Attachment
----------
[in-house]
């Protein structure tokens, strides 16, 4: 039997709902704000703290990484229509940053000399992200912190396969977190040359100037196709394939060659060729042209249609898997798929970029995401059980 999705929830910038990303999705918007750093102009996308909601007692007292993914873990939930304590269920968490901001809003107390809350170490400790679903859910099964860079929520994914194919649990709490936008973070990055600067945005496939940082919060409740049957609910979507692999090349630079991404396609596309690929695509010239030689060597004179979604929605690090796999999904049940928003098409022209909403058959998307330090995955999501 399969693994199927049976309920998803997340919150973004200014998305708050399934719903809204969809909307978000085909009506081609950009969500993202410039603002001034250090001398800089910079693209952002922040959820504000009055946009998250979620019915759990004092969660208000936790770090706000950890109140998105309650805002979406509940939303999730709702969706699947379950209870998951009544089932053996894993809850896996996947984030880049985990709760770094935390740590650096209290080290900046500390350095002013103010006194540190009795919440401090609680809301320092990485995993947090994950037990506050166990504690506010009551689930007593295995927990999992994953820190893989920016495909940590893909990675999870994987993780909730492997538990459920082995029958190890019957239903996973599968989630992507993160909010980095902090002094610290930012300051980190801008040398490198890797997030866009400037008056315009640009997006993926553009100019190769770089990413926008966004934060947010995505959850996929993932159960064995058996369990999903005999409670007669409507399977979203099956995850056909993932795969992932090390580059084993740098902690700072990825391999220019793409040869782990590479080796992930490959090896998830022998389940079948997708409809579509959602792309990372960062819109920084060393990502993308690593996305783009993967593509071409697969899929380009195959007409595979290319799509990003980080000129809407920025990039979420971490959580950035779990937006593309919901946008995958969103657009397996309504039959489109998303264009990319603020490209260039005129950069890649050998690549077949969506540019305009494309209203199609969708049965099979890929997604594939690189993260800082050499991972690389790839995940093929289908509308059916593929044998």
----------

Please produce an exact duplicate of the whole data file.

[in-house]
């Protein structure tokens, strides 16, 4: 039997709902704000703290990484229509940053000399992200912190396969977190040359100037196709394939060659060729042209249609898997798929970029995401059980 999705929830910038990303999705918007750093102009996308909601007692007292993914873990939930304590269920968490901001809003107390809350170490400790679903859910099964860079929520994914194919649990709490936008973070990055600067945005496939940082919060409740049957609910979507692999090349630079991404396609596309690929695509010239030689060597004179979604929605690090796999999904049940928003098409022209909403058959998307330090995955999501 399969693994199927049976309920998803997340919150973004200014998305708050399934719903809204969809909307978000085909009506081609950009969500993202410039603002001034250090001398800089910079693209952002922040959820504000009055946009998250979620019915759990004092969660208000936790770090706000950890109140998105309650805002979406509940939303999730709702969706699947379950209870998951009544089932053996894993809850896996996947984030880049985990709760770094935390740590650096209290080290900046500390350095002013103010006194540190009795919440401090609680809301320092990485995993947090994950037990506050166990504690506010009551689930007593295995927990999992994953820190893989920016495909940590893909990675999870994987993780909730492997538990459920082995029958190890019957239903996973599968989630992507993160909010980095902090002094610290930012300051980190801008040398490198890797997030866009400037008056315009640009997006993926553009100019190769770089990413926008966004934060947010995505959850996929993932159960064995058996369990999903005999409670007669409507399977979203099956995850056909993932795969992932090390580059084993740098902690700072990825391999220019793409040869782990590479080796992930490959090896998830022998389940079948997708409809579509959602792309990372960062819109920084060393990502993308690593996305783009993967593509071409697969899929380009195959007409595979290319799509990003980080000129809407920025990039979420971490959580950035779990937006593309919901946008995958969103657009397996309504039959489109998303264009990319603020490209260039005129950069890649050998690549077949969506540019305009494309209203199609969708049965099979890929997604594939690189993260800082050499991972690389790839995940093929289908509308059916593929044998």